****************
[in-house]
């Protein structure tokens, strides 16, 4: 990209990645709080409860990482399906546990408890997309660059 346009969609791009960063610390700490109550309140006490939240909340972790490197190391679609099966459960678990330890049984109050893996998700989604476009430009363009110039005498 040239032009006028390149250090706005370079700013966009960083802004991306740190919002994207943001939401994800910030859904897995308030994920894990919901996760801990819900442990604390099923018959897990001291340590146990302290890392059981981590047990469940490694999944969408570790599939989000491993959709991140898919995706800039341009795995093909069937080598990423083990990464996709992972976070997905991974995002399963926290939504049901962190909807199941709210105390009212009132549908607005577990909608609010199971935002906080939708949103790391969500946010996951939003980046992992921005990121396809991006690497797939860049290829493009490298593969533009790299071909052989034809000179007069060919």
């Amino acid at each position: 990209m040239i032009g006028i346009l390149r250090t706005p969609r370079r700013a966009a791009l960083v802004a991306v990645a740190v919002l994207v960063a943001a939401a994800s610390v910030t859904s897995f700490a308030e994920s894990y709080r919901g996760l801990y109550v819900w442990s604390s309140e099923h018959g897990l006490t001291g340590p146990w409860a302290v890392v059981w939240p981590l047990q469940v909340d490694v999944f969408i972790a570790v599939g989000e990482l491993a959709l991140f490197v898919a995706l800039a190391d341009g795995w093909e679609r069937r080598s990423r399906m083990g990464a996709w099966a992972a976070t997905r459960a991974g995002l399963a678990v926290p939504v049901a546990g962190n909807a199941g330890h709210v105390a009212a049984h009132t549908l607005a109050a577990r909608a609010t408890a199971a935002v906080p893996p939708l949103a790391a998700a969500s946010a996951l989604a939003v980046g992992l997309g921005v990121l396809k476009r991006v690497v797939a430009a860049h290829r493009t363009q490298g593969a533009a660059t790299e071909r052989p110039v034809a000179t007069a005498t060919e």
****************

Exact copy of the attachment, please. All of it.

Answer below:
[in-house]
């Protein structure tokens, strides 16, 4: 990209990645709080409860990482399906546990408890997309660059 346009969609791009960063610390700490109550309140006490939240909340972790490197190391679609099966459960678990330890049984109050893996998700989604476009430009363009110039005498 040239032009006028390149250090706005370079700013966009960083802004991306740190919002994207943001939401994800910030859904897995308030994920894990919901996760801990819900442990604390099923018959897990001291340590146990302290890392059981981590047990469940490694999944969408570790599939989000491993959709991140898919995706800039341009795995093909069937080598990423083990990464996709992972976070997905991974995002399963926290939504049901962190909807199941709210105390009212009132549908607005577990909608609010199971935002906080939708949103790391969500946010996951939003980046992992921005990121396809991006690497797939860049290829493009490298593969533009790299071909052989034809000179007069060919």
């Amino acid at each position: 990209m040239i032009g006028i346009l390149r250090t706005p969609r370079r700013a966009a791009l960083v802004a991306v990645a740190v919002l994207v960063a943001a939401a994800s610390v910030t859904s897995f700490a308030e994920s894990y709080r919901g996760l801990y109550v819900w442990s604390s309140e099923h018959g897990l006490t001291g340590p146990w409860a302290v890392v059981w939240p981590l047990q469940v909340d490694v999944f969408i972790a570790v599939g989000e990482l491993a959709l991140f490197v898919a995706l800039a190391d341009g795995w093909e679609r069937r080598s990423r399906m083990g990464a996709w099966a992972a976070t997905r459960a991974g995002l399963a678990v926290p939504v049901a546990g962190n909807a199941g330890h709210v105390a009212a049984h009132t549908l607005a109050a577990r909608a609010t408890a199971a935002v906080p893996p939708l949103a790391a998700a969500s946010a996951l989604a939003v980046g992992l997309g921005v990121l396809k476009r991006v690497v797939a430009a860049h290829r493009t363009q490298g593969a533009a660059t790299e071909r052989p110039v034809a000179t007069a005498t060919e």